And where to start
Business minister Paul Scully published an open letter to employers on how to help workers find the right support. He recognises the surge in calls for domestic abuse services during the Covid-19 lockdowns and says the lack of awareness of and stigma around domestic abuse in workplaces is a reason why businesses haven’t taken action to date.
You might remember that in 2020, magic circle law firm Linklaters announced its new UK domestic abuse policy offering employees emergency accommodation, paid leave, access to an emergency assistance fund, and access to online resources by Surviving Economic Abuse.
But why? 'Domestic' is in the name so surely this is an issue that belongs at home?
In fact, that is definitely not the case. According to UK Home Office research domestic abuse costs the UK £14 billion in lost economic output each year and of this an estimated £1.9 billion is absorbed by employers due to decreased productivity, time off work, lost wages and sick pay. (S.Walby, The Cost of Domestic Violence, 2009).
Durham University conducted research for The Vodafone Foundation and found that 54% of employers said domestic abuse caused the quality of an employee’s work to suffer and 56% said it led to absenteeism. (‘Domestic Violence and Abuse: Working together to transform responses in the workplace’, Durham University for The Vodafone Foundation, 2018).
Beyond the economic case, domestic abuse is something that affects 1 in 3 women and 1 in 4 men in their lifetime and so, within any organisation, it is very likely that someone will be having an experience of domestic abuse.
Durham University’s research showed that 86% of HR leads agree that employers have a duty of care to provide support to employees on the issue of domestic abuse but only 5% of organisations have a specific policy or guidelines on the issue. In fact, there was an average of less than one disclosure to employers over the previous 12 months, which suggests not enough employees feel supported to raise the problem. (‘Domestic Violence and Abuse: Working together to transform responses in the workplace’).
The important point to remember is that nobody expects businesses to become experts on this topic. The business should simply:
1. Demonstrate through a workplace policy/guidance that employees will be supported if they disclose a domestic abuse experience.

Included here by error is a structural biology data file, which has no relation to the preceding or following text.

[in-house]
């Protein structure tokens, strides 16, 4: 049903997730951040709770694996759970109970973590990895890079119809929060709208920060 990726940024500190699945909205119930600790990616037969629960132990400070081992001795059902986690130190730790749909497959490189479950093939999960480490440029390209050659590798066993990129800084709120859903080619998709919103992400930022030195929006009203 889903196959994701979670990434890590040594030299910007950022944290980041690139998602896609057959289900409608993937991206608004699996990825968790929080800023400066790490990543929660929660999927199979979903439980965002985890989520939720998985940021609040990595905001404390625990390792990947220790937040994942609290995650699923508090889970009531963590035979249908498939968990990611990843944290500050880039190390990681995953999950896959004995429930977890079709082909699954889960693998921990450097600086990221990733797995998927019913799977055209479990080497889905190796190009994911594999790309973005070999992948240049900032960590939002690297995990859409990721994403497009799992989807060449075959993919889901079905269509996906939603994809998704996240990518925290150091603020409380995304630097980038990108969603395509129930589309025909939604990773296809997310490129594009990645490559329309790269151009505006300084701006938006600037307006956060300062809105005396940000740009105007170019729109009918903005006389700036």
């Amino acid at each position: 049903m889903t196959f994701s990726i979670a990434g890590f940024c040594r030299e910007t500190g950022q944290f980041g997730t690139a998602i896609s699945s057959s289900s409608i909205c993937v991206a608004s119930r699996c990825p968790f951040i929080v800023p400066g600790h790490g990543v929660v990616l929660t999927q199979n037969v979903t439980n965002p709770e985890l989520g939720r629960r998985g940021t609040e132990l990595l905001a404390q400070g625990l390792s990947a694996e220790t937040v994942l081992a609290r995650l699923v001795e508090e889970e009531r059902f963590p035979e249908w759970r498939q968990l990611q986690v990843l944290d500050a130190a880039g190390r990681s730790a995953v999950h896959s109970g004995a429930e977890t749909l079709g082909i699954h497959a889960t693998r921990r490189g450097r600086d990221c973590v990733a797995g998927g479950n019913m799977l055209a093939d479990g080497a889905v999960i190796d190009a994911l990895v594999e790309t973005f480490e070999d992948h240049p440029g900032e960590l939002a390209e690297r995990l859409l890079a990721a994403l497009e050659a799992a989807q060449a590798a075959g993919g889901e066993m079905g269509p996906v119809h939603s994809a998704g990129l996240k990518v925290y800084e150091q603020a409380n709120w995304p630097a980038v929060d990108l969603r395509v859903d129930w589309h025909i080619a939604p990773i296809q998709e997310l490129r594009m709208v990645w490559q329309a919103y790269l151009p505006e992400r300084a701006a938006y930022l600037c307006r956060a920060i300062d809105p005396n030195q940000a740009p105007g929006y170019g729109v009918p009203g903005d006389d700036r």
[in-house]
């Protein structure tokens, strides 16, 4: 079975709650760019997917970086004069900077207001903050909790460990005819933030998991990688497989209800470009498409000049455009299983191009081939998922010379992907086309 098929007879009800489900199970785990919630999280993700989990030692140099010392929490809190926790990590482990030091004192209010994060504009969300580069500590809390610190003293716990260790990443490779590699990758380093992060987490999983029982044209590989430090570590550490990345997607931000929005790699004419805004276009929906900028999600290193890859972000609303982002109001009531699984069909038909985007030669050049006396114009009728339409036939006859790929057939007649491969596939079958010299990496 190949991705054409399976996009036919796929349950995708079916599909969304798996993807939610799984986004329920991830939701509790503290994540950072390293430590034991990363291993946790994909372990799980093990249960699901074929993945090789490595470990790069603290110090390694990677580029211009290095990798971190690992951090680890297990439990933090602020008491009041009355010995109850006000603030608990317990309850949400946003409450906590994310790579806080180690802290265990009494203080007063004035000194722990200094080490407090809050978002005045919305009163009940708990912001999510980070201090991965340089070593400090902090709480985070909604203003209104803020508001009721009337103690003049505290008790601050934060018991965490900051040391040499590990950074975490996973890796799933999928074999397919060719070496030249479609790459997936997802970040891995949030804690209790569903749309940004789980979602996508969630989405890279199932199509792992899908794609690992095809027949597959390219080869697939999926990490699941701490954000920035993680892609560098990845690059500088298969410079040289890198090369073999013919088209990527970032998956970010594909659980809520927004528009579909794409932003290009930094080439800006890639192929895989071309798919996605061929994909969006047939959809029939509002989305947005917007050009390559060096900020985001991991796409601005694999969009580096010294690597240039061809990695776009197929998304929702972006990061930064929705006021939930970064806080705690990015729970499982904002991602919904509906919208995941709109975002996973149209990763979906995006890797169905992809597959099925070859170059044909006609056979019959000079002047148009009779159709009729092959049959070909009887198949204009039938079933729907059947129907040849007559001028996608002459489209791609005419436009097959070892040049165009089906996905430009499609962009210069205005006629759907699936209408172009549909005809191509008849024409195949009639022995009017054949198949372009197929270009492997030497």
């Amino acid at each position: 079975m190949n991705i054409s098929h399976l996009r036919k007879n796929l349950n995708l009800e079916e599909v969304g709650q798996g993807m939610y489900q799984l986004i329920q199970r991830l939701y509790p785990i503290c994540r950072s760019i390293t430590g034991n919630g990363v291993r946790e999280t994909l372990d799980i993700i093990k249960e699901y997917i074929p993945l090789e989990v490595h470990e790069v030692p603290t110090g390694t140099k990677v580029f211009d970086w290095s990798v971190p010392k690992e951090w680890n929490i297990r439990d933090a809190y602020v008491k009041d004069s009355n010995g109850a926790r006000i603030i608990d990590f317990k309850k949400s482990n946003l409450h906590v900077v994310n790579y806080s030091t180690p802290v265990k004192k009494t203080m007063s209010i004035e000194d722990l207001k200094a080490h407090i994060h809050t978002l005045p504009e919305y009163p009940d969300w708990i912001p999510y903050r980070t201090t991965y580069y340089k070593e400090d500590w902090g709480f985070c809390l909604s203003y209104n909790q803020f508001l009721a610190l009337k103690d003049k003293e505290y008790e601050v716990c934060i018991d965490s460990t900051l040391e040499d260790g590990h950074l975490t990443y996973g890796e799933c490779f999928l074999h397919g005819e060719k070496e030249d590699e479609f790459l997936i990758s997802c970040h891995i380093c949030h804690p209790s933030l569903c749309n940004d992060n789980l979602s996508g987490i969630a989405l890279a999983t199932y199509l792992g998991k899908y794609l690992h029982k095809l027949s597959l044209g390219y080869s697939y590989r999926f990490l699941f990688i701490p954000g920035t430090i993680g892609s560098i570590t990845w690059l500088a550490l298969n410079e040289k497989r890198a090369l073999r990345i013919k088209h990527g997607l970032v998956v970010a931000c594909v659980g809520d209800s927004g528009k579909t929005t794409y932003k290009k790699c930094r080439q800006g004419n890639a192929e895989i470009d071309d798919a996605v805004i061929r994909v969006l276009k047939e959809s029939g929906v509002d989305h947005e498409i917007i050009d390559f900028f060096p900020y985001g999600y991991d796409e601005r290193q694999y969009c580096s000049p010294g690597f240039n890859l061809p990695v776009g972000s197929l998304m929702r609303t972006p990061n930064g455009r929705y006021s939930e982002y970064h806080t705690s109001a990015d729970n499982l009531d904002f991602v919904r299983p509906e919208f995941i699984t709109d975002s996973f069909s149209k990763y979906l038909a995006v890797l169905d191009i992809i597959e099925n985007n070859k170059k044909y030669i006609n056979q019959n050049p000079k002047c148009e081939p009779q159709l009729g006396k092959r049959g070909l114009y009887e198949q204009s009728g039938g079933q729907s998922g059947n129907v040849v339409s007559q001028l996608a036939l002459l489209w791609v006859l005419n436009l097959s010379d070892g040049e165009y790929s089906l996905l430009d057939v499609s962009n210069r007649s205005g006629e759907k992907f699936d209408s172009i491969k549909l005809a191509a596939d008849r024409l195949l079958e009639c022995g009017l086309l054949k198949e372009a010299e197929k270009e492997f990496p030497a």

2. Run awareness raising sessions so employees understand the new policy and what it means.
3. Throughout, make clear what help is available from local frontline charities and how to contact them for support.
How to take action?
Firstly, set out your business’s approach in a workplace policy and guidance. Every organisation is different but in general the policy should recognise the cross-government definition of domestic abuse:
'Any incident or pattern of incidents of controlling, coercive, threatening behaviour, violence or abuse between those aged 16 or over who are, or have been, intimate partners or family members regardless of gender or sexuality.'
In addition, it should recognise that abuse can take many different forms including psychological, physical, sexual, economic and emotional.
Secondly, state that the organisation recognises the risks and consequences of domestic abuse and will not tolerate it in any form, that colleagues who experience domestic abuse will be supported and action will be taken against those who use abusive behaviours, for example through existing bullying and harassment policies. Should someone come forward and share that they think they are a perpetrator of abuse, they will be referred to perpetrator services to change their behaviours. It’s important to recognise that many people who perpetrate abuse do so because at some stage they have been a victim or witness of abuse and their behaviour is part of a ‘cycle of abuse’. If this can be stopped and changed, that would be of great benefit to many people.
Thirdly, signpost employees to local and national frontline support agencies and showcase these organisations, for example on noticeboards or on your intranet.
Finally, run awareness raising sessions to share the policy and ensure everyone understands what it means. Thrive offers a session that combines expertise from multiple charities and frontline organisations. For example we recently ran a session for CHANEL with frontline domestic abuse charity Solace and retail-sector support charity RetailTrust.
Want to go further?
Consider running regular 'lunch and learn' sessions to explore the nuances of this issue, establish a partnership with a charity or run a fundraising campaign.
Jemima Lovatt is founder of Thrive CIC